Low-K (Low Dielectric Constant) Film
Low-κ (low dielectric constant) films are commonly used as insulators because of their ability to prevent crosstalk on integrated circuits (ICs). This low dielectric constant allows for fast switching speeds and more components within a single chip when compared to silicon dioxide.
Typical Low-κ Application Methods:
Black Diamond I, II, and III
Produced by Applied Materials
There are three generations of Black Diamond film listed below:
1. Original Black Diamond (Also called BD1) (k~3.0), is the industry-standard for the 90/65nm nodes. Creating nano-porous low-k film is a two-step process consisting of PECVD deposition of an organosilicate glass “backbone” and a thermally labile organic phase, followed by an ultraviolet (UV) cure that removes the labile phase—thereby inducing porosity—and restructures and strengthens the remaining silicon-oxide matrix to form the final nano-porous film. Small average pore size and tight pore size distribution eliminate the need for pore sealing.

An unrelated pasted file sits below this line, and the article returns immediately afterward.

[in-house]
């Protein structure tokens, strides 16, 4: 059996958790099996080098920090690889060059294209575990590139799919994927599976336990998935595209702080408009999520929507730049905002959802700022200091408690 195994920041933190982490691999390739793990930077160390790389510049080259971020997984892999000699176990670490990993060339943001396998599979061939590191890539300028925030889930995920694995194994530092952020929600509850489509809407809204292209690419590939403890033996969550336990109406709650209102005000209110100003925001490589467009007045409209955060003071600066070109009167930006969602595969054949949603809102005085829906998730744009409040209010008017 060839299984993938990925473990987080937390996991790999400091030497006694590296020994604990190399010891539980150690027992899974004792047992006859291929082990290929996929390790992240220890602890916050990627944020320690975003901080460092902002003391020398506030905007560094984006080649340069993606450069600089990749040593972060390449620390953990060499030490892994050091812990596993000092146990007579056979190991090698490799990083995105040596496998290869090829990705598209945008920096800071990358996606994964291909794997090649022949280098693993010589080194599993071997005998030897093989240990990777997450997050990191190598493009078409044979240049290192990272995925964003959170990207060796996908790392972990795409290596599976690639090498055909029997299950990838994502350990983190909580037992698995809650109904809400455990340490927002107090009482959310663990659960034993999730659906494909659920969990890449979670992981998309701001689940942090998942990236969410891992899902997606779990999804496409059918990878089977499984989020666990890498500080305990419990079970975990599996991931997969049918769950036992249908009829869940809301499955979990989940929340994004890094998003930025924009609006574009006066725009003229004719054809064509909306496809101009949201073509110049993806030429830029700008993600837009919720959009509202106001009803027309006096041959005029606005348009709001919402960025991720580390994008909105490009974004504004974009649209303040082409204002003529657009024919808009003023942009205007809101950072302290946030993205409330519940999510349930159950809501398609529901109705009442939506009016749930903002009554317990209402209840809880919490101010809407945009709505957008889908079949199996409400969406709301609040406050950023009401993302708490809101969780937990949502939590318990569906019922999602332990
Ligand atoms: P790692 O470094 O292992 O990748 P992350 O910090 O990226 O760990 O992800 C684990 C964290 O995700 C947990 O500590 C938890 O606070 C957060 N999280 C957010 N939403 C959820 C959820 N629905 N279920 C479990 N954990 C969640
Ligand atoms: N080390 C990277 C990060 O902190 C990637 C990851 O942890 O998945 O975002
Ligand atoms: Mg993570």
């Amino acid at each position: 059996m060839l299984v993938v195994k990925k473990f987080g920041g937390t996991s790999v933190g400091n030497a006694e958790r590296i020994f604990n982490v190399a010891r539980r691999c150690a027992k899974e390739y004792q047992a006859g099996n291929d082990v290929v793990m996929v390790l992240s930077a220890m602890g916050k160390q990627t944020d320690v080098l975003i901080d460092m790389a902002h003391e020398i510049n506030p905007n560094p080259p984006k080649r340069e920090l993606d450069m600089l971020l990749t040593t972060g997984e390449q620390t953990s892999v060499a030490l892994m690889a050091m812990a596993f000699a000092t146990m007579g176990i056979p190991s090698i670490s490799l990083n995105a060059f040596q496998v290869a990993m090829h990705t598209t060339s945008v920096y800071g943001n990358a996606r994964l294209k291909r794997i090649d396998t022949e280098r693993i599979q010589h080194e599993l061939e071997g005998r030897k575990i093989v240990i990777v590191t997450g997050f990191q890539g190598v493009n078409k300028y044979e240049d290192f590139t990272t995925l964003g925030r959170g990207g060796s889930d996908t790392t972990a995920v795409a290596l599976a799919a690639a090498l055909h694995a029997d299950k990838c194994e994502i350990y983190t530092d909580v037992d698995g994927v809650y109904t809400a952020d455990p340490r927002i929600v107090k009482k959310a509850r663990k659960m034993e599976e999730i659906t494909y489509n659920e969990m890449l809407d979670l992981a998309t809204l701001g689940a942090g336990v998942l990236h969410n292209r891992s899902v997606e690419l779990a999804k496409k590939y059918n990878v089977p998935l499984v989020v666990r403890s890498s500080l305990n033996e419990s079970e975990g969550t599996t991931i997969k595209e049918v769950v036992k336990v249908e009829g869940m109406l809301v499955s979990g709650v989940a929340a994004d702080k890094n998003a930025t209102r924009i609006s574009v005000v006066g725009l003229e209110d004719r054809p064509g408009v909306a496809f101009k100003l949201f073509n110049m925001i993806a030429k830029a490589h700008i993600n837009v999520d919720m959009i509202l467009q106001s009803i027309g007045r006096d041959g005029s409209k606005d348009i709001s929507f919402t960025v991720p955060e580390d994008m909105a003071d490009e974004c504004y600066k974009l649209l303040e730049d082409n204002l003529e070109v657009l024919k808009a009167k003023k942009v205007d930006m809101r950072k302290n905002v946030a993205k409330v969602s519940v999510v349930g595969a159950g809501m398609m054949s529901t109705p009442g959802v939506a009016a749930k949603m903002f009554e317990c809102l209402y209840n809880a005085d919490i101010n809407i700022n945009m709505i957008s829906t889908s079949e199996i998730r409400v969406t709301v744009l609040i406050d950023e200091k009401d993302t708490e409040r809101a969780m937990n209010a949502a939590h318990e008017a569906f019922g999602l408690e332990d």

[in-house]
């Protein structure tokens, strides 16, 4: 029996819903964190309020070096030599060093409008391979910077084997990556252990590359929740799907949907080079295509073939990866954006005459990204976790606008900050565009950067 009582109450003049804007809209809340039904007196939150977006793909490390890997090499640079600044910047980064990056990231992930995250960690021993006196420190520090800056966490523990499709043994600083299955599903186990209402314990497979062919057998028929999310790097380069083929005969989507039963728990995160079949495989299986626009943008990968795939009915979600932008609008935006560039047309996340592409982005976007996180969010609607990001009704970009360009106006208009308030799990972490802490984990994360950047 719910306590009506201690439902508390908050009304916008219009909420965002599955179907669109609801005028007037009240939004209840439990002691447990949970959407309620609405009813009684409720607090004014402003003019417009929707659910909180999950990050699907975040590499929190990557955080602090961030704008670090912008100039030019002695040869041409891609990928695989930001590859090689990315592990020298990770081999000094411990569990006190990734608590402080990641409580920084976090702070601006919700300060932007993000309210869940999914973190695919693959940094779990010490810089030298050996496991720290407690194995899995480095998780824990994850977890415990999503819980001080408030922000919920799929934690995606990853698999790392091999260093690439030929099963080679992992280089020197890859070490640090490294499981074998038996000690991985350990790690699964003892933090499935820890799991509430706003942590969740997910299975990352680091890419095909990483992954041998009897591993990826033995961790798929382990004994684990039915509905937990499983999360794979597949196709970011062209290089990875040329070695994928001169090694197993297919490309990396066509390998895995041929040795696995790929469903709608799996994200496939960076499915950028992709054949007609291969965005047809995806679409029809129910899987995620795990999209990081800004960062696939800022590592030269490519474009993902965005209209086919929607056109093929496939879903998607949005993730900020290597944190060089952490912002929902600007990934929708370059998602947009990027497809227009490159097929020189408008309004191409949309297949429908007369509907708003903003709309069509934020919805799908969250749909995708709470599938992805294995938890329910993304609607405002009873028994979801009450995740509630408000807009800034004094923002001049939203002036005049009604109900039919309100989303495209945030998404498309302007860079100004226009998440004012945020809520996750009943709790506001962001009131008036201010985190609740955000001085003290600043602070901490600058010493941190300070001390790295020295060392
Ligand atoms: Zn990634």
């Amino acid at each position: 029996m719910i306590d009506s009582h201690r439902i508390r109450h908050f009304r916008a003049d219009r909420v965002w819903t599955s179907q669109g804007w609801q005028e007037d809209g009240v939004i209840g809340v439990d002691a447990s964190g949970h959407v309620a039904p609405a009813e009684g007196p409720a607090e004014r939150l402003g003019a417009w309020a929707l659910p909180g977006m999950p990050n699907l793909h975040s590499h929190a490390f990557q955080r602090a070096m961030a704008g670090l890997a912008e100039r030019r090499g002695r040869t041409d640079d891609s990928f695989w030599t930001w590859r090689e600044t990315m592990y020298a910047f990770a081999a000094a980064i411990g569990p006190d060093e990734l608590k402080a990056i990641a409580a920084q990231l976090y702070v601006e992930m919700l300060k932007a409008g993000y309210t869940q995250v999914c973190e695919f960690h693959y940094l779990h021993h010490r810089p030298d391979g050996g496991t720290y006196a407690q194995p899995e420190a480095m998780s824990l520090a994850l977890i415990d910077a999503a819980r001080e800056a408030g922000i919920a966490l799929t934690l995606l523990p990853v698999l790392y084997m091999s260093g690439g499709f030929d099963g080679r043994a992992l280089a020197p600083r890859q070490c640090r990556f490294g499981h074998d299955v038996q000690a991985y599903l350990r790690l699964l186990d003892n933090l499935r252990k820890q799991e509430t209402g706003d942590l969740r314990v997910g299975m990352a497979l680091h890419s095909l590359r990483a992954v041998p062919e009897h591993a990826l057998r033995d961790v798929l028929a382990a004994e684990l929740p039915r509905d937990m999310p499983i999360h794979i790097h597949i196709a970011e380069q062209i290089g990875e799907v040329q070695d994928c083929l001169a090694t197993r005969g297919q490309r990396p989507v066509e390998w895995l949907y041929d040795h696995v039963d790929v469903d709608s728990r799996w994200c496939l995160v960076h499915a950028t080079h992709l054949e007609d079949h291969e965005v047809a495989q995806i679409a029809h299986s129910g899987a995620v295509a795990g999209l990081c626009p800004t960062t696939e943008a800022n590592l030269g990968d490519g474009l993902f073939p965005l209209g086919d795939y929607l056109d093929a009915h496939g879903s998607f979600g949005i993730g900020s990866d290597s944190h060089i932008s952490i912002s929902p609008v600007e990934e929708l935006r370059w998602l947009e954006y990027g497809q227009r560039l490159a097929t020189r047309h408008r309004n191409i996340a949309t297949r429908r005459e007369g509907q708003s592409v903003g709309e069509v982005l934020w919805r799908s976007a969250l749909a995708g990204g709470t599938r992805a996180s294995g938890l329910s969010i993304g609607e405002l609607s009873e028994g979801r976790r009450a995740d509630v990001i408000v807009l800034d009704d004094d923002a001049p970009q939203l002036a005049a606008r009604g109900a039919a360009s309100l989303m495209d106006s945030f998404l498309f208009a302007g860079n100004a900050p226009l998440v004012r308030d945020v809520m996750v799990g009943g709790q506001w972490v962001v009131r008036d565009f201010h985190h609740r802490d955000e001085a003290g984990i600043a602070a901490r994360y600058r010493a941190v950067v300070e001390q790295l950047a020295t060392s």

2. The Black Diamond II (Also called BD2) nano-porous low-k film is the industry standard for the 45/32nm copper/low-k interconnects, with a k-value of approximately 2.5.
3. The next-generation Black Diamond III (Also called BD3) film extends this industry-leading technology to ultra-low-k (ULK) film (k~2.2) for scaling to 22nm and below and improving device speed. It also imparts the mechanical strength (hardness and elasticity) required by emerging advanced packaging schemes. The film exhibits excellent moisture resistance, stable k-value after etch and photoresist removal, and superior mechanical strength.
Chemical formula: SiCOH
Κ= 2.2– 3.0
This low-κ film is produced by introducing -CH3to a silica substrate to produce a hybrid dielectric material, SiOC:H.
This is fabricated using CVD near room temperature with an organosilane precursor along with oxygen and nitrous oxide as an oxidant instead of hydrogen peroxide.
Black Diamond low-κ coatings are beneficial because the substrate will be able to maintain the same thermo-mechanical properties as silicon oxide, with much faster switching speeds and improved insulation.